Stand and Deliver: UFC 270

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    Every fight matters, but some matter just a little more.

    In some ways, a win is a win and a loss is a loss. The difference
    between one fight and the next lies in what’s at stake. Picture the
    fighter on a losing streak who knows he or she is likely fighting
    for their job; or conversely, any title fight in a top regional
    organization, where the combatants know they are almost certainly
    being scouted by the big boys. At other times, a fight feels
    especially important for reasons that are harder to quantify, but
    no less real. Whether it’s the symbolic heft of being a pioneer in
    MMA from one’s country, or the simple added spice of two fighters
    who really hate each other’s guts, that fight means just a little

    This Saturday, the Ultimate Fighting Championship serves up its
    first pay-per-view offering of 2022, as UFC
    takes place at Honda Center in Anaheim, California. In some
    ways, the promotion itself is under the gun to stand and deliver as
    much as any individual fighter on the card, as UFC 270 is also the
    first event since the UFC’s broadcast partner in the U.S., ESPN,
    hiked the price of pay-per-views from $69.99 to $74.99, after a
    similar $5 increase just a year ago. Considering that ESPN has
    levied these price increases during a global pandemic, when
    catching a UFC at your local wings n’ boobs — or hosting a watch
    party at home and splitting the bill with a couple of friends — may
    not be advisable or even possible, fans might be forgiven for
    asking, “Is this card worth it?”

    However, that’s between the UFC, ESPN and the fans. The 24 men and
    women who make up the lineup of UFC 270 have the same brief as
    ever: Win the fight, entertain the fans — preferably both. From the
    grip of debuting Dana White’s Contender Series graduates on the
    early prelims all the way to the monstrous title doubleheader at
    the top of the card, some of those fighters need a win more
    urgently than others, for a variety of reasons. Here are three
    fighters under just a little extra pressure to stand and deliver at
    UFC 270.

    If you’re a regular reader, you’ve probably noticed that this
    column almost never features title fight participants. That is
    because the stakes are usually so obvious as to not be worth going
    over; everyone’s ultimate goal is to win — or keep — a belt.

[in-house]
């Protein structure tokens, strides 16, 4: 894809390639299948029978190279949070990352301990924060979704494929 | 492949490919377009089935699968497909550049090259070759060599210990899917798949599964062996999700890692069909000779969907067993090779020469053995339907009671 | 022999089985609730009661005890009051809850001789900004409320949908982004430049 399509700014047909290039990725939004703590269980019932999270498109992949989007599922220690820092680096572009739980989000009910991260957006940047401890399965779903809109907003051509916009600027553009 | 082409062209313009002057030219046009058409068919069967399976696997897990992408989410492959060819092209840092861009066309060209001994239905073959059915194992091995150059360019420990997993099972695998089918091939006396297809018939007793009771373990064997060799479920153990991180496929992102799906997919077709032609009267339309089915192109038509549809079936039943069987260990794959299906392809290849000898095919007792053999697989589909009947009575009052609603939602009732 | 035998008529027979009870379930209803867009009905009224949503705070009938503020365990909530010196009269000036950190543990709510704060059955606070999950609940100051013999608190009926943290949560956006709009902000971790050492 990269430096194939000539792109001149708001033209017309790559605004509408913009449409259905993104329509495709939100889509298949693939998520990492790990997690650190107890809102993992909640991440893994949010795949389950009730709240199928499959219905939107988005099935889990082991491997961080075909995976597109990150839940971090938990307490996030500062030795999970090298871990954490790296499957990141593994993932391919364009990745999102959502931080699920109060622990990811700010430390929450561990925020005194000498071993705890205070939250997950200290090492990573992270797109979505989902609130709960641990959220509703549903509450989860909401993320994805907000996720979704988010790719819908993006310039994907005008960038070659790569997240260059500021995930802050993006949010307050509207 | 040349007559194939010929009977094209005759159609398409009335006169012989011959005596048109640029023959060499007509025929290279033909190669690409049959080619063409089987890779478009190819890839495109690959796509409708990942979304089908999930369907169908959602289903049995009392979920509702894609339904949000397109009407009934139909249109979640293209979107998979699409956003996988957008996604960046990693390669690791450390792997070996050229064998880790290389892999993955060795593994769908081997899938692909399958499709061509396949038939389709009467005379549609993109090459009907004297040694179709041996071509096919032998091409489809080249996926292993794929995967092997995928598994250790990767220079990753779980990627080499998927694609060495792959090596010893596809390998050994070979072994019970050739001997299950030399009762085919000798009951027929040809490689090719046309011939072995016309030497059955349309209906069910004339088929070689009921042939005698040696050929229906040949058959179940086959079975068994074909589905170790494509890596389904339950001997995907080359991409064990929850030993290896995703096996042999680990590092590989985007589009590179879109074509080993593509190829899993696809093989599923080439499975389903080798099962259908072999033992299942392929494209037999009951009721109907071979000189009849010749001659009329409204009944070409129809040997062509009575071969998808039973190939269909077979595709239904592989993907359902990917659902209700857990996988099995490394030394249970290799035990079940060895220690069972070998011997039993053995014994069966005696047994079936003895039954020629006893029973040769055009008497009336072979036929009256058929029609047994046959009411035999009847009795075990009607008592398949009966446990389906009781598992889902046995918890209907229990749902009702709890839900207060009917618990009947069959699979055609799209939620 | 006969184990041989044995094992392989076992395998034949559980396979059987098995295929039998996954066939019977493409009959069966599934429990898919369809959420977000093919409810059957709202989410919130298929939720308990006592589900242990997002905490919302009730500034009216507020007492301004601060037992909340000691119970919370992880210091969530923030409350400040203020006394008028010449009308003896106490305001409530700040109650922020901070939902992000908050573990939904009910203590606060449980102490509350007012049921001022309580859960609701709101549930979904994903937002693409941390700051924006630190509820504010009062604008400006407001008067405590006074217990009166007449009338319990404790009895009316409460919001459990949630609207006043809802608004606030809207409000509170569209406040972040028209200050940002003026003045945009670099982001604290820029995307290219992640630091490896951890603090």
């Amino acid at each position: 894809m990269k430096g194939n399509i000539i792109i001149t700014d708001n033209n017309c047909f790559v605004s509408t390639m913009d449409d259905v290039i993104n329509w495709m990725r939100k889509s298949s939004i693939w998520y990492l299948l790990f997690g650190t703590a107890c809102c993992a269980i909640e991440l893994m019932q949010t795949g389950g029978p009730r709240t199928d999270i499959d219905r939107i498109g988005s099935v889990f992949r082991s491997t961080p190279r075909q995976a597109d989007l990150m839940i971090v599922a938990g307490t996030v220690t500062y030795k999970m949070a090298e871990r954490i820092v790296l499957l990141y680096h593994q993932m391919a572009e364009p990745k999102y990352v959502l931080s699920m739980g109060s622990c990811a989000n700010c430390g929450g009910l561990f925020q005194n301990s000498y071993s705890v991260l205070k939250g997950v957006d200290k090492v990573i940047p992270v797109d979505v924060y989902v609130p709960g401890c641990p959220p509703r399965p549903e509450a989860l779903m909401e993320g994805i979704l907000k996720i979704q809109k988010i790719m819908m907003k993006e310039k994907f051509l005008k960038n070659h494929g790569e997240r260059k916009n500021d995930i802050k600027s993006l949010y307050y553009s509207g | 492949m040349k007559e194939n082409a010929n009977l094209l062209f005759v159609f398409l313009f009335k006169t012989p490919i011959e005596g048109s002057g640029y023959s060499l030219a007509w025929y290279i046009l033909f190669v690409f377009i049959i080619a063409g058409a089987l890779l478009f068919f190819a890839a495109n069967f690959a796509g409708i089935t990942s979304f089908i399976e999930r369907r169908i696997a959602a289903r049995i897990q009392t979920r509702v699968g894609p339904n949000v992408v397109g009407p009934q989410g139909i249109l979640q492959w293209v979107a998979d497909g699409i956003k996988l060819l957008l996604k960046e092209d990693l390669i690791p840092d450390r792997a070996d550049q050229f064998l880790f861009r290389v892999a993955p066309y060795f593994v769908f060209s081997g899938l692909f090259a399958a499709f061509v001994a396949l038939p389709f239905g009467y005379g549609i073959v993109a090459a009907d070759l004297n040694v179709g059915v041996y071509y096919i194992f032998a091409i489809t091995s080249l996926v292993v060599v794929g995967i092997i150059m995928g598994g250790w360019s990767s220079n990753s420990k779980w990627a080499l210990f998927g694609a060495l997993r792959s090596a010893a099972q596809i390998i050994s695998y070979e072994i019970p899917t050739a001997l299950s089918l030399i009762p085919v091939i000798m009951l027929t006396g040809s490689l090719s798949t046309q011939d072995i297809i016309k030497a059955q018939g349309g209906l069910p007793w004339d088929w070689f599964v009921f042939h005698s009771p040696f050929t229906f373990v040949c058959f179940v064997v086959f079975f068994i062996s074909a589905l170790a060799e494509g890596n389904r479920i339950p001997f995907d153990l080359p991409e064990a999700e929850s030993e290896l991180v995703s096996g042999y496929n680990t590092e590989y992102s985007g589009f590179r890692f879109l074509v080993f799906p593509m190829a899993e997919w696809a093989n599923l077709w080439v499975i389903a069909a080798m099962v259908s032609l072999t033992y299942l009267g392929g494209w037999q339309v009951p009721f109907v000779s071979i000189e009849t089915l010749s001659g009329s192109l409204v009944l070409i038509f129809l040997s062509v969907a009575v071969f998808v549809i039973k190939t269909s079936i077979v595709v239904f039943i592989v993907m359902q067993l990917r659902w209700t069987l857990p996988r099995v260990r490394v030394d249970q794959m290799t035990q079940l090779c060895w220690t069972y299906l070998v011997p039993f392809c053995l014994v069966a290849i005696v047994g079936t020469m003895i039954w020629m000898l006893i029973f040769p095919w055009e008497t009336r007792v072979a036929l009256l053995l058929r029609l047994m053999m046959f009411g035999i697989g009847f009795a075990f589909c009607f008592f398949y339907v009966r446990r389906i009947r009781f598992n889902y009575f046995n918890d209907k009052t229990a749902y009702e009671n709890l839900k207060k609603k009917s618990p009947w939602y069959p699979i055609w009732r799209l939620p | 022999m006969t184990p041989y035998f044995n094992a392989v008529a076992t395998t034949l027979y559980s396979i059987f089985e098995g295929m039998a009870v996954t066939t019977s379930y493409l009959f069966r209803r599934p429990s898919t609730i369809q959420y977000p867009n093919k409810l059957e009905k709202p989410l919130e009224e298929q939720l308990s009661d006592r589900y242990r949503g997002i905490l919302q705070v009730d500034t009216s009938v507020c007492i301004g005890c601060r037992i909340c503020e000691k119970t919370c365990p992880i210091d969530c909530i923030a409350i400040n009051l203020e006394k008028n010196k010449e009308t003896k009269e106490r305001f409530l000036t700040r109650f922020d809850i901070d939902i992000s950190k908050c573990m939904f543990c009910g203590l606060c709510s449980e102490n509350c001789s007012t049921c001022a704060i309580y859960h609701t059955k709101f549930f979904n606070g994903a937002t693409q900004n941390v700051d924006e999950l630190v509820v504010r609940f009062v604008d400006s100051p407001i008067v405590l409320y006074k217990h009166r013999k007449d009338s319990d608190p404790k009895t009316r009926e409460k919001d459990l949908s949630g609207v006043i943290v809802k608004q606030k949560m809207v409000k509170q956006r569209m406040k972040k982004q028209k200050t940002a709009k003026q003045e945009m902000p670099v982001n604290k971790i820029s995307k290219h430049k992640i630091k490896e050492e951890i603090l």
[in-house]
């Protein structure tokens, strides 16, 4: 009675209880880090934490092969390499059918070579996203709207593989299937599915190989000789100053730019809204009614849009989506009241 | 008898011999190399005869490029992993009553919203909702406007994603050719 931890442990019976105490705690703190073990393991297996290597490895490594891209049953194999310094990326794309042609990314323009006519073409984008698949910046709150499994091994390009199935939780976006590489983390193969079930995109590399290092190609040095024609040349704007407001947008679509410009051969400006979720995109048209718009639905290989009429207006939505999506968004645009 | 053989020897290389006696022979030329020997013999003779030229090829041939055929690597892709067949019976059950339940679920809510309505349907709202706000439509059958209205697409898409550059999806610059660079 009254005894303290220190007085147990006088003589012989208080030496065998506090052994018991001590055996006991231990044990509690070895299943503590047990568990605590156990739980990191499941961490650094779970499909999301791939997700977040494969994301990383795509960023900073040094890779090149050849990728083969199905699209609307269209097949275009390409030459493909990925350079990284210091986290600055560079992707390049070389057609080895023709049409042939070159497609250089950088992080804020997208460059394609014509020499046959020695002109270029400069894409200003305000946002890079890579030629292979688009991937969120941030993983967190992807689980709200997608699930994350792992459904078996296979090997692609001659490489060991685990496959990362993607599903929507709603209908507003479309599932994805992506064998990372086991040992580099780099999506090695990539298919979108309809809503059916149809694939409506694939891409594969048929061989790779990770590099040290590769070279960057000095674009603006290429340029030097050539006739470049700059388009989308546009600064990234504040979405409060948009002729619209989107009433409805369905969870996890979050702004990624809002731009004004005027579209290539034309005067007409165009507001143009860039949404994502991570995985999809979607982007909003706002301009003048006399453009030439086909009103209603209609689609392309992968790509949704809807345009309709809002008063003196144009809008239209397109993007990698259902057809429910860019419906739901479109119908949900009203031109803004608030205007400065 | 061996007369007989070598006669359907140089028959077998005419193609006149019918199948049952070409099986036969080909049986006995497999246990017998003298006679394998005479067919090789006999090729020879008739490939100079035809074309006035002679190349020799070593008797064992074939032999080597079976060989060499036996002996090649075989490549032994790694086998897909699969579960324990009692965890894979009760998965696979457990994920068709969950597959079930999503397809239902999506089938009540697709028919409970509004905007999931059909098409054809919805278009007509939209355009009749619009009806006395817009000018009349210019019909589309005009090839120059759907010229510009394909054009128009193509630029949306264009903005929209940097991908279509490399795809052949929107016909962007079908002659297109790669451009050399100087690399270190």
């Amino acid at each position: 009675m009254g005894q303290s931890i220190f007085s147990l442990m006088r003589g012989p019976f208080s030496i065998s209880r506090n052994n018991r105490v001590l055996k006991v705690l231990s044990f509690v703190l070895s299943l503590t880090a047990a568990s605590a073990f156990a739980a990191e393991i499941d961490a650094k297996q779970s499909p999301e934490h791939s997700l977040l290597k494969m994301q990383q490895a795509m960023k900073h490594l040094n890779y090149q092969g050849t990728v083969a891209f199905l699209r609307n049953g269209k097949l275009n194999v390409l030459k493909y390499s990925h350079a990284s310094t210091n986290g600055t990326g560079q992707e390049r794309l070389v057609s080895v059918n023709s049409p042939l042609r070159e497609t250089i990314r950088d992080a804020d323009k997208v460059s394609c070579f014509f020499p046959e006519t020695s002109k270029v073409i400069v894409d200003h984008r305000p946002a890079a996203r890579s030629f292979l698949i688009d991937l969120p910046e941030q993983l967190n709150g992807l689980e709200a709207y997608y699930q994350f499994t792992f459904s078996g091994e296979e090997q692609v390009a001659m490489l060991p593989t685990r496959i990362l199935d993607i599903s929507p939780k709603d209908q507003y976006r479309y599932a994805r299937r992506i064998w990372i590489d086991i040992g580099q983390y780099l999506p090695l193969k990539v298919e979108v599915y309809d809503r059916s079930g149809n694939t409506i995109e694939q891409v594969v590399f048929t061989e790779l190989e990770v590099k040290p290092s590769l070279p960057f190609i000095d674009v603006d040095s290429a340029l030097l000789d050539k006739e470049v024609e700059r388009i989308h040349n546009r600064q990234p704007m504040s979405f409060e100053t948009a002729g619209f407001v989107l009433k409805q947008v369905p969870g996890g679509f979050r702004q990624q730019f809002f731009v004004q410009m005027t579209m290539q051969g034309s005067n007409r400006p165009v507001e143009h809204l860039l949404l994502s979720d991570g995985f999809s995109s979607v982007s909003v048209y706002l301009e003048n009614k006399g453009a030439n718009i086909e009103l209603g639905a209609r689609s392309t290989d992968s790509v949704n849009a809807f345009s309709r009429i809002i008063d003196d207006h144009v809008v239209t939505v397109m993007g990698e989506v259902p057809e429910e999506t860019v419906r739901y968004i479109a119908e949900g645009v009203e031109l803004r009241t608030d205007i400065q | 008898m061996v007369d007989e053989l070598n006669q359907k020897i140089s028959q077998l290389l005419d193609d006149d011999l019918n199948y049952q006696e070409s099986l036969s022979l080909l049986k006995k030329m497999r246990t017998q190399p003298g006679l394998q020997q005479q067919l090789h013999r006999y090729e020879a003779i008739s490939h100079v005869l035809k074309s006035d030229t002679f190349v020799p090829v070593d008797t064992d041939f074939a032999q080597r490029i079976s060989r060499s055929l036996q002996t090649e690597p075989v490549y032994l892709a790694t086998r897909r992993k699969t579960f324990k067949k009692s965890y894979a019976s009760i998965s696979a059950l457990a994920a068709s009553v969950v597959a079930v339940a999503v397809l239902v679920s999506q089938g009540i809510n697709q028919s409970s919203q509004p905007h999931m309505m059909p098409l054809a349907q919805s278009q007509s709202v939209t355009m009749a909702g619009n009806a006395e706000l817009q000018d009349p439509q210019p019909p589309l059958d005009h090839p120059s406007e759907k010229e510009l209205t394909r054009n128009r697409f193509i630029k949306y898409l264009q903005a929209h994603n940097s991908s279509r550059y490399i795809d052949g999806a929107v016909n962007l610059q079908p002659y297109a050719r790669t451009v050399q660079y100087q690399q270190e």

However, sometimes the stakes are high, but not equally so for both
    participants. Such is the case in Saturday’s co-main event, as
    , Figueiredo’s opponent at UFC 270, is risking far less,
    even though he is the one putting the belt on the line. If Moreno
    loses, their series will stand at 1-1-1. It is a near-certainty
    that we would get the first quadrilogy in UFC history, and we would
    probably get it immediately. Add in the fact that the Mexican is
    six years younger, and no matter what happens in Anaheim, you get
    the feeling that he will have many more chances to win and defend

    The same is not true of Figueiredo. If he loses, the series will
    stand at 0-2-1. Never say never, considering that we were about to
    see Alexander
    vs. Max
    3, but he will have a hard road back to a title shot
    for as long as Moreno is around. At 34, with a history of
    difficult, draining weight cuts, “Deus da Guerra” will have a tough
    choice: hang around as an ultra-elite gatekeeper and hope that
    Moreno loses or the stars somehow align to necessitate a late
    replacement or interim title, or move up and try his luck at
    bantamweight. That’s some kind of pressure.

    : Smaller “Problem,” Bigger Gamble

    Speaking of forced and unforced weight shifts, if anyone had been
    screaming that Giles needed to drop to welterweight in order
    to salvage his career, I sure missed the outcry. He was not a
    particularly small middleweight, and in fact made his UFC debut at
    light heavyweight — and won. His undefeated pre-UFC run included
    wins over big n’ tall future co-workers Brendan
    , Ike Villanueva and Ryan Spann.
    While he had a rough night at the office in his last outing,